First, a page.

In mediation, the parties use a neutral third party (the mediator) to help settle a dispute between them. Unlike in court litigation or arbitration, the mediator does not make a decision that is binding on the parties. There is no winning or losing party. 

Instead, the mediator helps, through a process of discussion, to narrow the differences between the parties’ positions, and thereby enable them to reach an agreement between them to settle the dispute. As with arbitration, mediation proceedings are confidential, as are settlement agreements reached between the parties. 

Mediation is particularly popular in consumer contracts, or commercial contracts where the amounts at stake are relatively low, because it is more cost-effective than court litigation or arbitration if the mediation is successful and a settlement agreement is reached. However, it does not preclude either of these outcomes if the mediation is unsuccessful and no settlement agreement is reached, which potentially increases costs in this scenario.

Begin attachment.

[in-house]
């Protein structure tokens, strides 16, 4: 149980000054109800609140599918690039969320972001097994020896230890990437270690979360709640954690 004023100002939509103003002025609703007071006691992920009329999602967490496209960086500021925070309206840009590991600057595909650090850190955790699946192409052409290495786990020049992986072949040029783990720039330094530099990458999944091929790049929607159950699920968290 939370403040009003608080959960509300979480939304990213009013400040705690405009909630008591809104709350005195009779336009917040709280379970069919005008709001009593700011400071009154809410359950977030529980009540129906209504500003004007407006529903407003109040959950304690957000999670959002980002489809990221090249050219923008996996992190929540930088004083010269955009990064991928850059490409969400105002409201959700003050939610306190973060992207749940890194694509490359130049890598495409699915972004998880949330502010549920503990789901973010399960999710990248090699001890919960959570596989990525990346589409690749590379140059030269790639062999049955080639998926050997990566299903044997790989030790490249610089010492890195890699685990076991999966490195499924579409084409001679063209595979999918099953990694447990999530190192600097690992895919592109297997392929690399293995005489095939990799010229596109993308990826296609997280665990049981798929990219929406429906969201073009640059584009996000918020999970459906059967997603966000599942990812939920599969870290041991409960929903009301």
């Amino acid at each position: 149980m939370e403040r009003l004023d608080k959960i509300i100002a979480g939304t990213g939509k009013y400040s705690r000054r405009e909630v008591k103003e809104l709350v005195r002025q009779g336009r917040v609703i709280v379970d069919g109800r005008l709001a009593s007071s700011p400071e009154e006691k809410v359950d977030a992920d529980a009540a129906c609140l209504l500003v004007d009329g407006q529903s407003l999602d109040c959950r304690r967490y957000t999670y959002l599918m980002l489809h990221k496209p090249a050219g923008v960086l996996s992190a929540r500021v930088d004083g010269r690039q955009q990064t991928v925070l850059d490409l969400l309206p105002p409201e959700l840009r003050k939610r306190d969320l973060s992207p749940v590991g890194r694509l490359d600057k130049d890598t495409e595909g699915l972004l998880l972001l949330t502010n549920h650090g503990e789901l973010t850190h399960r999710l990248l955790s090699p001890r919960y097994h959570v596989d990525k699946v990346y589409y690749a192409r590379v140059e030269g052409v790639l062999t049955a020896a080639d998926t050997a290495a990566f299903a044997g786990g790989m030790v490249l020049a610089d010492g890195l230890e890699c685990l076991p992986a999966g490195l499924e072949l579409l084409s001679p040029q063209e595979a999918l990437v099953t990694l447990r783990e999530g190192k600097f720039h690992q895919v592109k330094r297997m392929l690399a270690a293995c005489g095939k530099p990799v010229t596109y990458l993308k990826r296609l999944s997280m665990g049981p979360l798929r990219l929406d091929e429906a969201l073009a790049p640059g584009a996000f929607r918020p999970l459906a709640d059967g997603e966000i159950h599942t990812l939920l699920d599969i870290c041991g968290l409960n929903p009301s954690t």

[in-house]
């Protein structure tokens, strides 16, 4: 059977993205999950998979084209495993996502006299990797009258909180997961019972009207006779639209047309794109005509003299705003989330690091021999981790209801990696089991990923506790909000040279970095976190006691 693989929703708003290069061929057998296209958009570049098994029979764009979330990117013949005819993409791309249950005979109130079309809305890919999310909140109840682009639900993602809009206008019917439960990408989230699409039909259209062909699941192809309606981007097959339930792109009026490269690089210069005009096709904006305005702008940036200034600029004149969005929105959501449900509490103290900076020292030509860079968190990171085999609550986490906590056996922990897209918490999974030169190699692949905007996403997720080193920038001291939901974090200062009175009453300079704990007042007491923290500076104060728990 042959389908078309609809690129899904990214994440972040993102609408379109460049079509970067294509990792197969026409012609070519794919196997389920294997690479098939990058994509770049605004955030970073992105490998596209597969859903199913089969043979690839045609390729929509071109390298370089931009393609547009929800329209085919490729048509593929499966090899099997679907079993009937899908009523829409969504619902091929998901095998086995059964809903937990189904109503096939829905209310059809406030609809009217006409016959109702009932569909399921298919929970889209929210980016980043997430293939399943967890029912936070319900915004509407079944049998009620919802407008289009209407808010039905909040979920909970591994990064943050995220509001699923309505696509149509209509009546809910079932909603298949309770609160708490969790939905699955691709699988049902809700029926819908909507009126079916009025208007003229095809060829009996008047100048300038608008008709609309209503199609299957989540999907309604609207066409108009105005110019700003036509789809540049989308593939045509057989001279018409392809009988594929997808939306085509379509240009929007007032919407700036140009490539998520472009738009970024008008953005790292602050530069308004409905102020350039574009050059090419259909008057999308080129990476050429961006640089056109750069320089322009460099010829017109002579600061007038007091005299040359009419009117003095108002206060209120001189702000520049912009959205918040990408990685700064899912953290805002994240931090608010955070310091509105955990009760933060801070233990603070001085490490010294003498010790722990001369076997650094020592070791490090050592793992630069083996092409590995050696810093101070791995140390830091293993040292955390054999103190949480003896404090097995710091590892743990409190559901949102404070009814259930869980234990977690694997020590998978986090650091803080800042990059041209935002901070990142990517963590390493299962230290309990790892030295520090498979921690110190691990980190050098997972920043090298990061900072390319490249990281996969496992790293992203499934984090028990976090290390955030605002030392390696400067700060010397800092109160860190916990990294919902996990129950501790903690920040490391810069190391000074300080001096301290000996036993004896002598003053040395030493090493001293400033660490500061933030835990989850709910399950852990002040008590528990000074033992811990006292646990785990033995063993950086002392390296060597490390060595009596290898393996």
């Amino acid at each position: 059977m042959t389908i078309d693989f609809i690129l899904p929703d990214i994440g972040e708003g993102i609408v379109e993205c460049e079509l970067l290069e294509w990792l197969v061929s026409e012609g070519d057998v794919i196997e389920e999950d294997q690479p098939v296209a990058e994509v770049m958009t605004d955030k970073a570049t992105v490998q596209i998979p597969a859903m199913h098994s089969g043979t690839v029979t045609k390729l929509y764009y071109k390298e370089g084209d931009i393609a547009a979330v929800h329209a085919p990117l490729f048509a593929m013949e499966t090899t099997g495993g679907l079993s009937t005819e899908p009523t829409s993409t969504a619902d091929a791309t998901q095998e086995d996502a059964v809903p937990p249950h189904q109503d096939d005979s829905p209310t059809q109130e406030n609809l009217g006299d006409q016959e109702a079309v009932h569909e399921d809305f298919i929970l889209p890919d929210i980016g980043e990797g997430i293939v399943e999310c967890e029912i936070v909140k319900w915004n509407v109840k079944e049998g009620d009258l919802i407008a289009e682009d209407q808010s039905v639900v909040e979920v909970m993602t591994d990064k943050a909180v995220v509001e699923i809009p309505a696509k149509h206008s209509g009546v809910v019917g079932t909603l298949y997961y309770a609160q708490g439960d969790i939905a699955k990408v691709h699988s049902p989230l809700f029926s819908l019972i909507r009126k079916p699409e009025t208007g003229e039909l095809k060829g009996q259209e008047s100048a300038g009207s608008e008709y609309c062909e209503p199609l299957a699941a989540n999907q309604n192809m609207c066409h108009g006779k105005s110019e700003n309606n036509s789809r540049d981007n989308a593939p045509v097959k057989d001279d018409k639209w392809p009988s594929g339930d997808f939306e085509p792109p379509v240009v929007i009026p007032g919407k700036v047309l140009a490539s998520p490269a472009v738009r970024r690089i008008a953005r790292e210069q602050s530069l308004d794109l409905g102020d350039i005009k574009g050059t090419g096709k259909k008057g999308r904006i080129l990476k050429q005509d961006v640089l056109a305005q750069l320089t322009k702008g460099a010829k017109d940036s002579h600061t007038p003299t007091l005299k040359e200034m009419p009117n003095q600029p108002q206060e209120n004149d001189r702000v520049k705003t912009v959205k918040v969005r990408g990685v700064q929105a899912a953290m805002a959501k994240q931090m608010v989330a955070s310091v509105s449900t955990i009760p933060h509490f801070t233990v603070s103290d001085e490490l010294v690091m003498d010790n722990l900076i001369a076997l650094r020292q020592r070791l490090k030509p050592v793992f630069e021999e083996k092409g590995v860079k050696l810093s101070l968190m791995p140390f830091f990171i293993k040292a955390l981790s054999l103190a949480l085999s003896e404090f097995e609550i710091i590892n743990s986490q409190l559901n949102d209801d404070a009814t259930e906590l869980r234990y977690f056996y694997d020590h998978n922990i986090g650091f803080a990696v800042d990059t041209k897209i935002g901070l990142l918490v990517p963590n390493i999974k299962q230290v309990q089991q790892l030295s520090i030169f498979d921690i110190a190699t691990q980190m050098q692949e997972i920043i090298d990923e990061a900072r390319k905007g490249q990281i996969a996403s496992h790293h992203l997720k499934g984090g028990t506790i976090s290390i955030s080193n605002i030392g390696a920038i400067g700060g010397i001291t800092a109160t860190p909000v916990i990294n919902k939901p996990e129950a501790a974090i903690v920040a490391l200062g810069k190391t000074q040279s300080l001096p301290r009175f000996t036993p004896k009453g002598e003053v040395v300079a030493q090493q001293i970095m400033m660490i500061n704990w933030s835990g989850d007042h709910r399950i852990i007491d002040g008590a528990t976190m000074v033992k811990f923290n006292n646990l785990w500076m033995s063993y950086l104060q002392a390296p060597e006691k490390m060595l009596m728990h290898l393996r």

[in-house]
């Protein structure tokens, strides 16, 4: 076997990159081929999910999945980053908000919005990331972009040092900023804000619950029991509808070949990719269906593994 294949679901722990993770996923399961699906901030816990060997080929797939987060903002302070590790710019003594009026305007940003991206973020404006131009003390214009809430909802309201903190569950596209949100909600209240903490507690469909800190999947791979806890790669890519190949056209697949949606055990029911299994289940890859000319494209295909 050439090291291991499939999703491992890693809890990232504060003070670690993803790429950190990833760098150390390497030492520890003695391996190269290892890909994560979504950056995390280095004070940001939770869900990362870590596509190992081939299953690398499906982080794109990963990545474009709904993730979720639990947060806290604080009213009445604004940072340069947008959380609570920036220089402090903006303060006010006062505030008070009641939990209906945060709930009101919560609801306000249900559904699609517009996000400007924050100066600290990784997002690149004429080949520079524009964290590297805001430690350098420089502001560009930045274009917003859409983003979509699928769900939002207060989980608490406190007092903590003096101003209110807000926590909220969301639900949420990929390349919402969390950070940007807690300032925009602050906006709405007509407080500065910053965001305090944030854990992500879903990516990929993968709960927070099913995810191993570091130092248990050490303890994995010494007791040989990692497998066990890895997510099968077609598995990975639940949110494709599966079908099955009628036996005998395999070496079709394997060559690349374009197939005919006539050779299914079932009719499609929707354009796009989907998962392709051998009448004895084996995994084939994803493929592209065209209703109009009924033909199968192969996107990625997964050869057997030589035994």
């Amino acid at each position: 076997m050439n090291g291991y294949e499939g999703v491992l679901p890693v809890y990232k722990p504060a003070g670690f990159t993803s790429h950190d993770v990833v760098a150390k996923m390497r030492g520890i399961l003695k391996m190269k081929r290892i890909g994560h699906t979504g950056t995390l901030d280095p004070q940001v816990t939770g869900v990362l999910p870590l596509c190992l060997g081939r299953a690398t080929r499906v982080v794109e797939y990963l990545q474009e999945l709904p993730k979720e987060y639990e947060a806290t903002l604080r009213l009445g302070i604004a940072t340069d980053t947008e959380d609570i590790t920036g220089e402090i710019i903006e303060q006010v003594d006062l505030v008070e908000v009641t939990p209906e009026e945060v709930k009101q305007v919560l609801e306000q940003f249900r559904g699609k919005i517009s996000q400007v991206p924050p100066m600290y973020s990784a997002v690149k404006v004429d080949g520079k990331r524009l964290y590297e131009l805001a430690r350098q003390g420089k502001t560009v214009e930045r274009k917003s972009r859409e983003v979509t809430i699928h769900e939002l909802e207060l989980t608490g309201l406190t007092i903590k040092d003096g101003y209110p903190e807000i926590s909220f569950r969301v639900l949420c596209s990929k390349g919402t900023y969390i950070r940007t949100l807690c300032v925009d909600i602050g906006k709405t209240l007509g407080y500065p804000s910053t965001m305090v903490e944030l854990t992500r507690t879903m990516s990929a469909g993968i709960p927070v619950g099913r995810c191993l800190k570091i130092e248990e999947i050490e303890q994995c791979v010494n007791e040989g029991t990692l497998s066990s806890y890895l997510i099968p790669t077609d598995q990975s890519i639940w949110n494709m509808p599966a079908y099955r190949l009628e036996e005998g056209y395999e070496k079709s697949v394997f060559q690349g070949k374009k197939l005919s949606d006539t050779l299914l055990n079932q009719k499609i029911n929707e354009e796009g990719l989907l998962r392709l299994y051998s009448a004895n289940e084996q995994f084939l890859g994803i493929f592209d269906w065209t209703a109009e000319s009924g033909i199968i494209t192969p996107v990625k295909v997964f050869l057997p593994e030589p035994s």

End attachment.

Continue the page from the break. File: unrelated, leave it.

It should be noted that the courts in Hong Kong – and in other jurisdictions – actively encourage mediation as a first step in any commercial dispute, in an attempt to avoid court litigation. For example, if a party unreasonably refuses a request by the other party to settle a dispute by mediation, and the first party wins in a subsequent litigation, it may not recover all of its legal costs in the legal proceedings, due to its refusal to mediate.



Choosing the most suitable mechanism to address any future contractual disputes is an important matter to address before signing any commercial agreement. Businesses should obtain their lawyers’ advice on this issue, as well as drafting the contractual provisions to put the appropriate mechanism in place.